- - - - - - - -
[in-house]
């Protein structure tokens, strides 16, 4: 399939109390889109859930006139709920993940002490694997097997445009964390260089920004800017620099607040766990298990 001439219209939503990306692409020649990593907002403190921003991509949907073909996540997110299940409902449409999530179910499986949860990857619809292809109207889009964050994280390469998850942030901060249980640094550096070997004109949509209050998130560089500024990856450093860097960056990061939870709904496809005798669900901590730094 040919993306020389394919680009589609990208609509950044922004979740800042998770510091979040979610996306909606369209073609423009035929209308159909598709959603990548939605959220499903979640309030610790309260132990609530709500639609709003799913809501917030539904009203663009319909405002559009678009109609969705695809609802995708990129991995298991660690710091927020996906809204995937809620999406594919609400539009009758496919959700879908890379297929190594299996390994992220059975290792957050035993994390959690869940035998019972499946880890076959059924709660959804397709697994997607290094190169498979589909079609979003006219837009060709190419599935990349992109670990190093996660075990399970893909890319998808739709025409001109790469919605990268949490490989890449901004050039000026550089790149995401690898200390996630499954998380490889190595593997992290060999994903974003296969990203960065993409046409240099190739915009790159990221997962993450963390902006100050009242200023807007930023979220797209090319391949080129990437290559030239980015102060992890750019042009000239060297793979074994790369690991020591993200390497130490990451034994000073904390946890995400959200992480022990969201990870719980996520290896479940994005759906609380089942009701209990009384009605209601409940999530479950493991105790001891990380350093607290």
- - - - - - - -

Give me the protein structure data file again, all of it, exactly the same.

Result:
[in-house]
């Protein structure tokens, strides 16, 4: 399939109390889109859930006139709920993940002490694997097997445009964390260089920004800017620099607040766990298990 001439219209939503990306692409020649990593907002403190921003991509949907073909996540997110299940409902449409999530179910499986949860990857619809292809109207889009964050994280390469998850942030901060249980640094550096070997004109949509209050998130560089500024990856450093860097960056990061939870709904496809005798669900901590730094 040919993306020389394919680009589609990208609509950044922004979740800042998770510091979040979610996306909606369209073609423009035929209308159909598709959603990548939605959220499903979640309030610790309260132990609530709500639609709003799913809501917030539904009203663009319909405002559009678009109609969705695809609802995708990129991995298991660690710091927020996906809204995937809620999406594919609400539009009758496919959700879908890379297929190594299996390994992220059975290792957050035993994390959690869940035998019972499946880890076959059924709660959804397709697994997607290094190169498979589909079609979003006219837009060709190419599935990349992109670990190093996660075990399970893909890319998808739709025409001109790469919605990268949490490989890449901004050039000026550089790149995401690898200390996630499954998380490889190595593997992290060999994903974003296969990203960065993409046409240099190739915009790159990221997962993450963390902006100050009242200023807007930023979220797209090319391949080129990437290559030239980015102060992890750019042009000239060297793979074994790369690991020591993200390497130490990451034994000073904390946890995400959200992480022990969201990870719980996520290896479940994005759906609380089942009701209990009384009605209601409940999530479950493991105790001891990380350093607290």